The Hunter’s Song

During the old days the hunters would sing perennial shanties. They sang it when they were in good spirits and felt luck was going to be on their side. Before a big hunt they would gather at the Swann Inn or any other tavern at the town they were at, as they congregated with other hunters, shared stories, and mirth was abound. Just like pirates were comfortable at sea, these hunters felt complacent as they hunted. One of these land shanty’s was called, ‘Early in the Morning.’

Going hunting early in the morning,

Going hunting early in the morning,

Going hunting early in the morning,

Carry my bow and spears to draw my luck

Sneak upon a boar and shoot him on the spot

We will roast the boar, oh what a delight it will be

Filling up my belly till I fall asleep.

Going hunting early in the morning,

Going hunting early in the morning,

Going hunting early in the morning,

Carry my sword and club to catch my prey

Sneak upon an elk or two and kill him in a flash

We will skin the elk and cook its meat

Filling up my belly till I fall asleep

Not everyone liked hunters, some saw them as vagrants and wretched humans, wandering from one place to another searching for better hunting grounds. Other times for the perfect prey. They once heard that the ghost cat once roamed the north mountains. No hunter wanted to miss the opportunity to catch the infamous ghost cat, an animal no one has ever seen but heard stories about. Many hunters, spent months scouting for the ghost cat but no trace was ever found but that did not deterred them.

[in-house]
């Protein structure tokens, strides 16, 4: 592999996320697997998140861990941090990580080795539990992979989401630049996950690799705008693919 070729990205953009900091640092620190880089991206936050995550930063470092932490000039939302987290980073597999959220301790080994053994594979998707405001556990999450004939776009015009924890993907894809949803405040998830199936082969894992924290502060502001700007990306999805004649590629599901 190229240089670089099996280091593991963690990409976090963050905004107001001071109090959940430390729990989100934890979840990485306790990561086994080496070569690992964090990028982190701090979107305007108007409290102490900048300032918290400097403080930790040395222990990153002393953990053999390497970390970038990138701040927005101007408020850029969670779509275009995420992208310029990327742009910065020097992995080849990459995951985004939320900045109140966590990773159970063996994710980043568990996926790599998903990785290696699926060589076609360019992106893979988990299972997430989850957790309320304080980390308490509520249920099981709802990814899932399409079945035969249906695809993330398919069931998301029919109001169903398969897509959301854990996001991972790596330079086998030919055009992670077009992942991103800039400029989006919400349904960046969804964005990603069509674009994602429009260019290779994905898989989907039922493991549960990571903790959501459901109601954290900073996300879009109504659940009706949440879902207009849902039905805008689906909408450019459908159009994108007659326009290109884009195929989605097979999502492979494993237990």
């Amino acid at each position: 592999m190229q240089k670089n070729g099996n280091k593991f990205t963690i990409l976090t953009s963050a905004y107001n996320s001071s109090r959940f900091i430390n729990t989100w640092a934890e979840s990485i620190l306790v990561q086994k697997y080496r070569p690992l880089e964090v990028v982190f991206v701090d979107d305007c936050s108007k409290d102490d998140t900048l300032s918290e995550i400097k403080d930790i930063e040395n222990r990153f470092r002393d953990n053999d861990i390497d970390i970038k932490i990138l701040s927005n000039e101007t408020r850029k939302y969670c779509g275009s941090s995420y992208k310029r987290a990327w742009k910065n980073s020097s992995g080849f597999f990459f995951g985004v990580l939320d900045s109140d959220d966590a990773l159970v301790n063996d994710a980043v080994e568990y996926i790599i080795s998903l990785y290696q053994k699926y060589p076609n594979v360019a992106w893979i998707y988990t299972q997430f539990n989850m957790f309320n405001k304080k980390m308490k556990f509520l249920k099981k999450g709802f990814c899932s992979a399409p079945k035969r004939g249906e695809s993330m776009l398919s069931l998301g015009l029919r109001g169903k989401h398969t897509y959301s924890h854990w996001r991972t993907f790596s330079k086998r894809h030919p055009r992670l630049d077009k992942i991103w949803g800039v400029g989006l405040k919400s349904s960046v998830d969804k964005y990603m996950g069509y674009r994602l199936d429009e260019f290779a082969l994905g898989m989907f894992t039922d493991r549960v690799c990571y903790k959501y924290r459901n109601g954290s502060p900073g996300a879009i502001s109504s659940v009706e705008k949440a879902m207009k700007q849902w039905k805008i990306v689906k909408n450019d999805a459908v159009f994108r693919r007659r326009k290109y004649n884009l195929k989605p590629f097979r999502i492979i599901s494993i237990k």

Each hunter had a different way of hunting. One hunter had pieced together a boar suit and on his hands and knees he would crawl around the ground until it caught sight of its prey. Another hunter would cover itself in mud from head to toe and sit next to a tree as it waited. The most silliest of costumes was a man who dressed as a tree while he fished for fear that if they saw a man and not a tree they would swim away. No matter how they dressed anyone could tell someone was a hunter by their garb. They wore plain pantaloons, Raleigh shirts, Inverness cape, a weapon or two and their mistrusting nature.

They travelled alone sometimes in pairs but no more than three to a group. They were solitary men with little to say to others but stories to tell to other hunters. The fancier the story the more impressed they were of the hunter. There was one man who reputed to killing a hundred birds of all species even the most rarer of all birds like the Phoenix. He did it with his bow and with his only arrow.

Shanties’ were written of these adventures and their hunters making them a tradition every time they came together.

Legend of Archibal

to be continued…